Apr 272016
 

Being a mom is no easy task. It involves headaches, backaches, heartaches and plenty of exhaustion. It can also be one of life’s greatest joys. Being a caregiver is a difficult role. Approximately two-thirds of caregivers are women, and over one-third of dementia caregivers are daughters. We know that mothers and daughters share a unique bond, and this Mother’s Day, we are celebrating mother-daughter relationships that are truly as unique as they come. Watch these videos to […]

Mar 252016
 
Standing Strong on Shifting Sand: An Alzheimer’s Advocate’s Story

Brenda Bouchard is certainly qualified to advocate on behalf of people affected by Alzheimer’s. The 58-year-old New Hampshire resident serves as a full-time caregiver for her mother with the disease, as well as for her husband, Ken, 69, who has younger-onset Alzheimer’s. My husband was just 59 years old when our journey began. He, like his grandfather, mother, seven aunts and uncles and two older brothers before him was diagnosed with Alzheimer’s disease. That was […]

Feb 112016
 
Why Does Alzheimer’s Disease Affect More Women Than Men? New Alzheimer’s Association Grant Will Help Researchers Explore That Question

Women are disproportionately affected by Alzheimer’s disease (AD). Nearly two-thirds of the more than 5 million Americans living with Alzheimer’s are women and two-thirds of the more than 15 million Americans providing care and support for someone with Alzheimer’s disease are women. This devastating disease places an unbalanced burden on women at work and at home, forcing them to make difficult choices about their careers, their relationships and  their futures. As real a concern as […]

Jan 212016
 
Zing

“Was I there, too?” Mom asks as my dad tells us about a concert they attended Monday night. “Of course,” he responds. “I don’t remember,” Mom replies. “I don’t even know if I’m here or there.” We laugh, because in context, it’s funny. What it means, however, is that Mom is aware of her memory loss, of her dislocation from time, of her inability to live beyond the moment. We’ve accepted this about her. And […]

Jan 122016
 
Dear Healthcare Professional Taking Care of My Mom with Alzheimer's

Let me start by simply saying thank you! Thank you for your tireless work in the medical field. You may be prescribing or handing her medication, and checking for side effects. Maybe you are the nurse’s aide who helps her get dressed in the morning and reminds her where the dining room is. Are you the social worker who takes my concerned calls? Or the lab technician who draws her routine blood work? Maybe you […]

Dec 092015
 
Light the Darkness that is Alzheimer's

“I don’t know if I’m lost or not,” Mom said as walked in the city. We were holding hands, the sun gracing us with warmth, the sheltering sky bright and blue. I keep wondering what it’s like to feel that everything around you lacks substance, that what you knew a minute ago is now no longer familiar. What happens when your depth perception goes, and the general hubbub of the city becomes not just loud, […]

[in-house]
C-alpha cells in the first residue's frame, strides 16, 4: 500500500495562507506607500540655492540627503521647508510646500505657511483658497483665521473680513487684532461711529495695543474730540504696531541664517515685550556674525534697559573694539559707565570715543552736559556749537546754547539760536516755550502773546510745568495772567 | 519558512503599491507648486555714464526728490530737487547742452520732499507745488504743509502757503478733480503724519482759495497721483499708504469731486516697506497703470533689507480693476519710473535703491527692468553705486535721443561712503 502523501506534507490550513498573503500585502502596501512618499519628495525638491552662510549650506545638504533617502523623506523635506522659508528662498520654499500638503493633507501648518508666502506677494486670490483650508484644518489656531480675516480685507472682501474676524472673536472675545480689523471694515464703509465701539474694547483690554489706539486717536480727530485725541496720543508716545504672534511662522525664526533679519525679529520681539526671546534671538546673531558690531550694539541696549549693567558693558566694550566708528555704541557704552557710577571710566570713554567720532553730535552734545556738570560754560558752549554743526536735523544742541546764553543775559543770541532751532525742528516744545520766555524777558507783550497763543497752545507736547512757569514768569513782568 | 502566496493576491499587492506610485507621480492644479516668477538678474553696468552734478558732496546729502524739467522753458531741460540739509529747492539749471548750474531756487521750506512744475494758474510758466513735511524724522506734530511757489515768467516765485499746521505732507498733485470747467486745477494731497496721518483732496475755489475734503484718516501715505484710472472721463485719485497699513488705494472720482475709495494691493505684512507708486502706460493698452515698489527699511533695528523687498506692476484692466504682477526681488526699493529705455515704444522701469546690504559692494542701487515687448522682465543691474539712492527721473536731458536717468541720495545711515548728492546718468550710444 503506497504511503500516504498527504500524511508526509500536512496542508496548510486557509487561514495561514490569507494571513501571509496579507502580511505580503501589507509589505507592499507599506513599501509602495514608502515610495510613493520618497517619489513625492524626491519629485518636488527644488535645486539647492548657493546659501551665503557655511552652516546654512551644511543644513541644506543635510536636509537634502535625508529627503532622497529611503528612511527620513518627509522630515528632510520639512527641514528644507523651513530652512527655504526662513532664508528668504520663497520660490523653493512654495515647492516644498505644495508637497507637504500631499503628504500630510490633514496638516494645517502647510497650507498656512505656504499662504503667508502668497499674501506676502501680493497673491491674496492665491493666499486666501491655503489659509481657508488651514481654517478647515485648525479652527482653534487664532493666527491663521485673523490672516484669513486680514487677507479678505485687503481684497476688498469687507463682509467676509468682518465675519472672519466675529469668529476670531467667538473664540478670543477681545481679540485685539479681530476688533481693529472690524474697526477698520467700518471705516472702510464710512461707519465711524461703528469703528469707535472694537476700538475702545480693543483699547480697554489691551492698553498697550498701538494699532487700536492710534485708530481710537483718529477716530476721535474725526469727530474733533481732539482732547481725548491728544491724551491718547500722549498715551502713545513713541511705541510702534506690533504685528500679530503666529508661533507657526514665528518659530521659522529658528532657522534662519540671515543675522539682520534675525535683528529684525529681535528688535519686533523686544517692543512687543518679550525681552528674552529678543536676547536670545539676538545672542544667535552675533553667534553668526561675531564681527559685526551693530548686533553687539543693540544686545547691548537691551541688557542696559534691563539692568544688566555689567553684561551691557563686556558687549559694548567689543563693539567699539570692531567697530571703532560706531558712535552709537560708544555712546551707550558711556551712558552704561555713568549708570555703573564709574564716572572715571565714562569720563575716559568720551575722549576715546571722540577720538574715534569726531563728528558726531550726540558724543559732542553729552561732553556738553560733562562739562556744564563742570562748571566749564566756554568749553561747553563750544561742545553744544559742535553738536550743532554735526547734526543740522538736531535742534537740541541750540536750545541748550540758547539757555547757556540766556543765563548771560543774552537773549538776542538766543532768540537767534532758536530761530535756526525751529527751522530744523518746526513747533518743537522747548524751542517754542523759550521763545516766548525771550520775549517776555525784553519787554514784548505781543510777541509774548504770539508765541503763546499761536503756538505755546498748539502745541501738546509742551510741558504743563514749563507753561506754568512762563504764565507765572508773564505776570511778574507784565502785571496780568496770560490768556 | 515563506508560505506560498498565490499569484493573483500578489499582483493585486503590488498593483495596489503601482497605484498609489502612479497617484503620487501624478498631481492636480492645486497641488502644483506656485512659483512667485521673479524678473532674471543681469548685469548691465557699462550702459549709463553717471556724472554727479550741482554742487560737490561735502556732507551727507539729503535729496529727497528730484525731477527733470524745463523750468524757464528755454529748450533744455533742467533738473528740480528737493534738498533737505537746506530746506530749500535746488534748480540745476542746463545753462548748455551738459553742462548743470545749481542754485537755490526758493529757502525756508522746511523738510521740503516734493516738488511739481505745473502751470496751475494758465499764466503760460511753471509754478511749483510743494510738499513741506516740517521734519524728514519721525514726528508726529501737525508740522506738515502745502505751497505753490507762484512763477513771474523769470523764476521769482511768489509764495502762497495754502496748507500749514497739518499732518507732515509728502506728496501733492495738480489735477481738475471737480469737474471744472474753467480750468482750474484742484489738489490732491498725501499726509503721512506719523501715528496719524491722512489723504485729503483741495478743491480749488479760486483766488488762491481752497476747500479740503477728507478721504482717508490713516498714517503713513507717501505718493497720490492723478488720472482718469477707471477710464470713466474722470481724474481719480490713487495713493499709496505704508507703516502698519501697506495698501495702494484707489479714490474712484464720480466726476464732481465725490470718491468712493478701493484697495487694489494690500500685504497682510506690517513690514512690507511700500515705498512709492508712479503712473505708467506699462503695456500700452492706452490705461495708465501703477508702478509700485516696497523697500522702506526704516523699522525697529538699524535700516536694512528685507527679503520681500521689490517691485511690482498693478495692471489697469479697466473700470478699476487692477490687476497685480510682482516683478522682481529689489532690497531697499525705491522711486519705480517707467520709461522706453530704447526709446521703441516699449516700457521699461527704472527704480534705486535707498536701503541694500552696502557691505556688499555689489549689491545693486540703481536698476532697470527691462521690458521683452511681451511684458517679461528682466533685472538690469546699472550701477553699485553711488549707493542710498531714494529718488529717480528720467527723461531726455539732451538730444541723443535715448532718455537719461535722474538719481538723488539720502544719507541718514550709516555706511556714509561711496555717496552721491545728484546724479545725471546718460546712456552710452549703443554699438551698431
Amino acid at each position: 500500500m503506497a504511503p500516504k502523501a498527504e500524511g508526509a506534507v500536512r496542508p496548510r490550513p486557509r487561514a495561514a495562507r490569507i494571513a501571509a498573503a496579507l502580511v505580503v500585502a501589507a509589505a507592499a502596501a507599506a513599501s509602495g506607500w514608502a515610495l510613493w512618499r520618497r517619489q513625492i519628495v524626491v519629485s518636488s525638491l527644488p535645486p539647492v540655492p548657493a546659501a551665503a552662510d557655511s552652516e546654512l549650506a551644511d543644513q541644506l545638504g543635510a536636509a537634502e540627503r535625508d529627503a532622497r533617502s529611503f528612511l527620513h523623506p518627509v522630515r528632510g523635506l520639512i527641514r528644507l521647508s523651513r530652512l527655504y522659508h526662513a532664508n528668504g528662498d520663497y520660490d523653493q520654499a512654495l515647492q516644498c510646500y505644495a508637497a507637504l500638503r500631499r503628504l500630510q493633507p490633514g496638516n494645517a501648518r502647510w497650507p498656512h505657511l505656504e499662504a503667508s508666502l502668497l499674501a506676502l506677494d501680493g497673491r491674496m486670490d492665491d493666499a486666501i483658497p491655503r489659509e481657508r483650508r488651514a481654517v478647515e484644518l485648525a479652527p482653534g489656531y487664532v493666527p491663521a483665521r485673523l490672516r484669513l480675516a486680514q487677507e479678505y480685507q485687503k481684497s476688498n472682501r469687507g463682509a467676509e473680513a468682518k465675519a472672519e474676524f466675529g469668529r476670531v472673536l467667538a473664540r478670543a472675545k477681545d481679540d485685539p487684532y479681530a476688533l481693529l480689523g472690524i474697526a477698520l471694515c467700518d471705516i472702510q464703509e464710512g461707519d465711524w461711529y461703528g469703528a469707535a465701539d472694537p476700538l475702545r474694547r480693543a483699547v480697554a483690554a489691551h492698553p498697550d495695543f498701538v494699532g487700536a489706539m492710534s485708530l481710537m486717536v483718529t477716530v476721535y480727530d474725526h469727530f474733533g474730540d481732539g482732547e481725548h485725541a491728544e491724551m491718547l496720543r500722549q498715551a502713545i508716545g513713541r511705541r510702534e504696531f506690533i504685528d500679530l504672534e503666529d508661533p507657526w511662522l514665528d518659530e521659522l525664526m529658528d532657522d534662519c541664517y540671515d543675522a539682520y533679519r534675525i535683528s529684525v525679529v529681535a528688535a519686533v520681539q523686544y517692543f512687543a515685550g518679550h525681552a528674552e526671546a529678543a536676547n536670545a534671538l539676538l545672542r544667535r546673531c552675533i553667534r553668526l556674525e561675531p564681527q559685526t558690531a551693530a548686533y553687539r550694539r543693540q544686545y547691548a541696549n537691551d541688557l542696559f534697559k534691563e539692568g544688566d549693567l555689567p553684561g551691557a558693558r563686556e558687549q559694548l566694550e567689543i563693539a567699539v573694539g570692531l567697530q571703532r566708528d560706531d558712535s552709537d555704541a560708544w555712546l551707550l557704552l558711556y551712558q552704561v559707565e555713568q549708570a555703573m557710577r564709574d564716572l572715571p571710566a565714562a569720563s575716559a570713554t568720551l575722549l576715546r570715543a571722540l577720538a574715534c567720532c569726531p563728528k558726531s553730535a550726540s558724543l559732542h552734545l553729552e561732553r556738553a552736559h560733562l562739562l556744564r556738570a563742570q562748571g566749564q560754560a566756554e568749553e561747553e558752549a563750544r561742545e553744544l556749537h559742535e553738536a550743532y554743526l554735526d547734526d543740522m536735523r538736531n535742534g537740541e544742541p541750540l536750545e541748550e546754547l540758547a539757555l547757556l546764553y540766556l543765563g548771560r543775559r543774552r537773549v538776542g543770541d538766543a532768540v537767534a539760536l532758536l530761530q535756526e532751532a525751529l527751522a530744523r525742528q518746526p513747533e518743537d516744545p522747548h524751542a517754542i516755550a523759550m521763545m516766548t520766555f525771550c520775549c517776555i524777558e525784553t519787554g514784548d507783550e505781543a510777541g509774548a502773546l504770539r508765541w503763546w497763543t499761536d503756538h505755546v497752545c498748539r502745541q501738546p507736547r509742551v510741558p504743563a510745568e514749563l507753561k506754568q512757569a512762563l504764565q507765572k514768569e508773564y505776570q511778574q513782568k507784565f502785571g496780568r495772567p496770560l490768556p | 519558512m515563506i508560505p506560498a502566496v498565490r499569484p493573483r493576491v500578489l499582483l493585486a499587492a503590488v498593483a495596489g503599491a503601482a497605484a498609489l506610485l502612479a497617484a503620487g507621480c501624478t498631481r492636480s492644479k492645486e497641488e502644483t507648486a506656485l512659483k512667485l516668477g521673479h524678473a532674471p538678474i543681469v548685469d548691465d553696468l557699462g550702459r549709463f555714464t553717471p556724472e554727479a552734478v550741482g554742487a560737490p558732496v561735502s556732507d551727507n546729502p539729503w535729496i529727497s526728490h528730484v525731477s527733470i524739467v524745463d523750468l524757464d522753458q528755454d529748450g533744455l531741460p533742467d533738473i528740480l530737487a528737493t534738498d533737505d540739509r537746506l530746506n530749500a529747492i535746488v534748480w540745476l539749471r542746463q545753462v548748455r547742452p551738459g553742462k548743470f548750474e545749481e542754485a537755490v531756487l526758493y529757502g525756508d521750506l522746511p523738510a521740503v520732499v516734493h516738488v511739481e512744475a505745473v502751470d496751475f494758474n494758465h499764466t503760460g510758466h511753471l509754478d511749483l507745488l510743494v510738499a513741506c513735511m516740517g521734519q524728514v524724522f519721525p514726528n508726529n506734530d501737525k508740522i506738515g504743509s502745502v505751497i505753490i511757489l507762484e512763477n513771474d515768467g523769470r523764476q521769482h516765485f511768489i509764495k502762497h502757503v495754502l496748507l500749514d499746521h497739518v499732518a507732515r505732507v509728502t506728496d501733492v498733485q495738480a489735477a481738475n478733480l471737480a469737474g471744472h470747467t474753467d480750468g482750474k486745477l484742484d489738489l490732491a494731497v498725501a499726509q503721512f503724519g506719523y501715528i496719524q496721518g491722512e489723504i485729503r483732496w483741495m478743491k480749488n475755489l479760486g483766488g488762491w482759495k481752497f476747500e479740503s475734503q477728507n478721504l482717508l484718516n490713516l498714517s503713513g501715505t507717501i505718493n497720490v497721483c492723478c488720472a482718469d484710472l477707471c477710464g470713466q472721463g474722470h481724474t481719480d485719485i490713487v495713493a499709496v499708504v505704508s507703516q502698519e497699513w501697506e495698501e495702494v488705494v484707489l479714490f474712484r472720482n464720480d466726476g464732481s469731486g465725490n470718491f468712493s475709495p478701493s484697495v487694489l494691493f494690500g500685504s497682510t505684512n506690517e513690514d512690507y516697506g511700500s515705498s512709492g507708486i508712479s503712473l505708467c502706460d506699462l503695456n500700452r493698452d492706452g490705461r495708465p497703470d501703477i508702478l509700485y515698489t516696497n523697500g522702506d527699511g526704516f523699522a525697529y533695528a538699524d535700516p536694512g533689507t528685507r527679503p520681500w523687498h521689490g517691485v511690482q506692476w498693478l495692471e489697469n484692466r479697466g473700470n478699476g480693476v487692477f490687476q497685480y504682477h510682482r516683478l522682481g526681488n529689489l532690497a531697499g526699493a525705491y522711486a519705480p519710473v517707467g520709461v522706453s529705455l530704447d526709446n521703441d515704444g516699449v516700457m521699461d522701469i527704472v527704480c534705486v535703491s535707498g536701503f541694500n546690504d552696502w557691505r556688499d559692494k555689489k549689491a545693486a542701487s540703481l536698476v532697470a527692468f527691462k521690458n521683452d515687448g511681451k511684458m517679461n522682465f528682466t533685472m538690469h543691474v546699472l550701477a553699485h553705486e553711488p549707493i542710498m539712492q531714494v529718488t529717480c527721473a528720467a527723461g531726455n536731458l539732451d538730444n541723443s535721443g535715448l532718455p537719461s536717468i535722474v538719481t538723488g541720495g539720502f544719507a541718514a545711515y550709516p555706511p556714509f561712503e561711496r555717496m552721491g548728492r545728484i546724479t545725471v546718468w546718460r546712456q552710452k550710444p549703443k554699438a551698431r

Nov 182015
 
A Family Affair

It’s a lot easier to say change isn’t easy than it is to experience change yourself.  I recently found this out firsthand when I said goodbye to friends, residents and coworkers at Brookdale Hillsborough, where I served as the Clare Bridge program manager for two years. In becoming the new executive director at Brookdale Hamilton, I wouldn’t be far away geographically, but away from the “family” I had grown to love. Clare Bridge is Brookdale’s […]

Oct 272015
 
My Care Partner Is My Hero

I first met my now-wife Shannon at work. I was her supervisor, and since she knew the responsibilities of the department inside and out, I leaned on her for assistance. We started to get to know each other on a more personal level and then we started dating. She asked me out – I had no idea she liked me in that way! After dating for some time, she took me to Disney World and […]

Oct 272015
 
A Note to Caregivers from Dan Gasby

Two years ago, when B. got her diagnosis, I made the same assumption that almost all newcomers to this challenging subject do. I thought it was all about the loved one who now had Alzheimer’s. She was the patient — or maybe the word I used more often was “victim.” She was, and she is. But the challenge, I came to see, was just as formidable for me as it was for her. I don’t […]

Oct 222015
 
10 Life Lessons My Mother Continues to Teach Me as She Lives with Alzheimer’s

1. Things that seem so important to us in our everyday lives just are not. Mom thought it was important that she follow the strict rules of her religion. She had to wear a skirt every day, as well as have her long hair in a bun. Mom never ever wore jewelry and rarely watched TV. Guess what? The aides put her hair in a ponytail, and she wears the Mardi Gras beads that she […]

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